• sigmatau - Tuesday, August 30, 2011 - link

    I was hoping to see phones like this for Microsoft's OS. Any word of anything like this coming out with Mango?
  • mythun.chandra - Tuesday, August 30, 2011 - link

    Makes sense. Plus, PCMag ran benchies on the ATT and Sprint versions but weren't allowed to do so on the TMo unit. This would make sense if it does in fact run off of a QCom 8260.

    Thanks Brian! :)
  • Brian Klug - Tuesday, August 30, 2011 - link

    Yep, nobody was allowed to touch the T-Mobile variant. Hmm, I wonder why... :P

  • B3an - Tuesday, August 30, 2011 - link

    This is a mess. Glad i dont live in the U.S. Not only is this amazing phone released late, but it comes in 3 different versions with different specs, looks AND names? (confusing much?) and each looking worse than the original GSII design.
    4 buttons on the front is one button too many as well IMO. Most people dont need a dedicated search button. Should have been kept at 3. I also hate how american carriers always have to stick there names all over a phone, looks really tacky.

    All these things have pretty much messed up the U.S. SGII. This is only going to hurt the Galaxy SII perception in the US and confuse people. It's always better to just have one product that always looks the same which people can recognise.
  • Johnmcl7 - Tuesday, August 30, 2011 - link

    Having used a 7in Galaxy Tab (with dedicated search button), a UK Galaxy S2 (without search button) and currently on a UK HTC Sensation (with search button) I disagree as the lack of search button on the S2 was a surprising annoyance. A lot of applications support the functionality but they don't tend to have the search button in a convenient place. For example, if you've scrolled down a list in the Android market you have to scroll back to the top then reach your thumb/finger to the top of the screen to hit the search button away from their resting spot at the bottom of the phone. By contrast wherever you are in the market you can hit the search button and immediately enter your search term.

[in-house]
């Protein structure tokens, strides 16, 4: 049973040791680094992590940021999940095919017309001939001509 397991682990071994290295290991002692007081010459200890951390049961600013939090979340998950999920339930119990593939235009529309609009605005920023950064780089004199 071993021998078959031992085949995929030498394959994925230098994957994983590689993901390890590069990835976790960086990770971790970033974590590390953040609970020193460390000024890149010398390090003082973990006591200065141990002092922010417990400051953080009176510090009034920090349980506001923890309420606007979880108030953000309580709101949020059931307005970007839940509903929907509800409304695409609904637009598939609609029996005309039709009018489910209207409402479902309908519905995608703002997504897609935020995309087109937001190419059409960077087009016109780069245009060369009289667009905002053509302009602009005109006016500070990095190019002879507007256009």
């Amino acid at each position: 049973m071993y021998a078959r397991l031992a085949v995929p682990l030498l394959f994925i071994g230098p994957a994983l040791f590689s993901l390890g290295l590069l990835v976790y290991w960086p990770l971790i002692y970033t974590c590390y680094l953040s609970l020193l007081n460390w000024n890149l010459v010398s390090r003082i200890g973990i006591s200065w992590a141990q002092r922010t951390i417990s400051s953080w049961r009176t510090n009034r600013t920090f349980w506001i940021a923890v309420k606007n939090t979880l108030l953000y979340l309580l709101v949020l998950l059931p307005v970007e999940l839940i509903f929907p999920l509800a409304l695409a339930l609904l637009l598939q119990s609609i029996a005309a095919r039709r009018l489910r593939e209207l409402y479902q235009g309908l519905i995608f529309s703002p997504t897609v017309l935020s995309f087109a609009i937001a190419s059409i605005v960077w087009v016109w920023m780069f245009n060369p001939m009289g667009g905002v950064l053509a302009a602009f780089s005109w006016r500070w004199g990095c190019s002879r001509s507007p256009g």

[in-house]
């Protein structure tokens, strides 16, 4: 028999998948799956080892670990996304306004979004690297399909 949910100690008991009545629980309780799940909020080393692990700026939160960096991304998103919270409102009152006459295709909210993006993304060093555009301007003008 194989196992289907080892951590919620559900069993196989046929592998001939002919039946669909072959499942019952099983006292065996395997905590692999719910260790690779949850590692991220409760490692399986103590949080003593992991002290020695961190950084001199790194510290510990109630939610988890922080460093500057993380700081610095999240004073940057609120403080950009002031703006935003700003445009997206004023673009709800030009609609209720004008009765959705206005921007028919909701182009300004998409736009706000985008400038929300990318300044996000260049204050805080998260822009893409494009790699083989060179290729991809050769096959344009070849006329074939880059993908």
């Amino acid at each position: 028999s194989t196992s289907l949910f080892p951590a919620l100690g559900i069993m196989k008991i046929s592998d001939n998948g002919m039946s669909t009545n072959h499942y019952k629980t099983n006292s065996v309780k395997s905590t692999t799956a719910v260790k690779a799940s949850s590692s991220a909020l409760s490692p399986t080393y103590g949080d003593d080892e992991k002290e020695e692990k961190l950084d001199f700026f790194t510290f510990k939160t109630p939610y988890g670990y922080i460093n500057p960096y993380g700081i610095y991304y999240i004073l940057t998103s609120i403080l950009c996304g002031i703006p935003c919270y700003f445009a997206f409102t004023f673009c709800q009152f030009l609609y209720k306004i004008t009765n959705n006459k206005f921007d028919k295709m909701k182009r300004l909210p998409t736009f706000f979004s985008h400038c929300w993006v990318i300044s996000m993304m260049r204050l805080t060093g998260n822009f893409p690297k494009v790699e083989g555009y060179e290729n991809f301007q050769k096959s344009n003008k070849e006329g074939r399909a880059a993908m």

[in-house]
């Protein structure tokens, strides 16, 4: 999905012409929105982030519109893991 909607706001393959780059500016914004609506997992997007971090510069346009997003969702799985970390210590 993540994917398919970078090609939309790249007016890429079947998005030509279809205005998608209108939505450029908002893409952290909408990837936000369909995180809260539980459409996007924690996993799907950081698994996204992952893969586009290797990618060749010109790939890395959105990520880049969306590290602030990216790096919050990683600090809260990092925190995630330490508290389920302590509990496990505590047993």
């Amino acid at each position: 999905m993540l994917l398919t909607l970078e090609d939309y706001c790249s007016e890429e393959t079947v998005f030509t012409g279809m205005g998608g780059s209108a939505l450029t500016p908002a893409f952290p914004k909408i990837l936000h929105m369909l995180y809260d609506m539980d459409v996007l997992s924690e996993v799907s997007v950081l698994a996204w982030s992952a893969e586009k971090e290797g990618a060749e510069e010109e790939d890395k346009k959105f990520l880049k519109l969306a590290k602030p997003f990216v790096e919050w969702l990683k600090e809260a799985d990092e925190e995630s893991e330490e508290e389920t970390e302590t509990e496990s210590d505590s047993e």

Secondly and less obviously, on the UK S2 it's easy to catch the bottom right corner as you turn it round, using the camera or various other actions. On the Tab when you do this you just catch the dedicated search button which pops up a search bar which is easily cancelled. On the S2 though you hit the back button and quit the screen you're on which depending on the application can mean having to re-run the application and wait for it to get going again, it's easily possibly to lose worrk this way.

    On an aeshetic note I think the four buttons make it look like an Android device rather than an Iphone replica which is a definite bonus in my book.

  • mlj11 - Tuesday, August 30, 2011 - link


    Just long press the menu button on your UK SGS2, and the search function will be activated.

    Works just like the US variants' dedicated search button, in any app.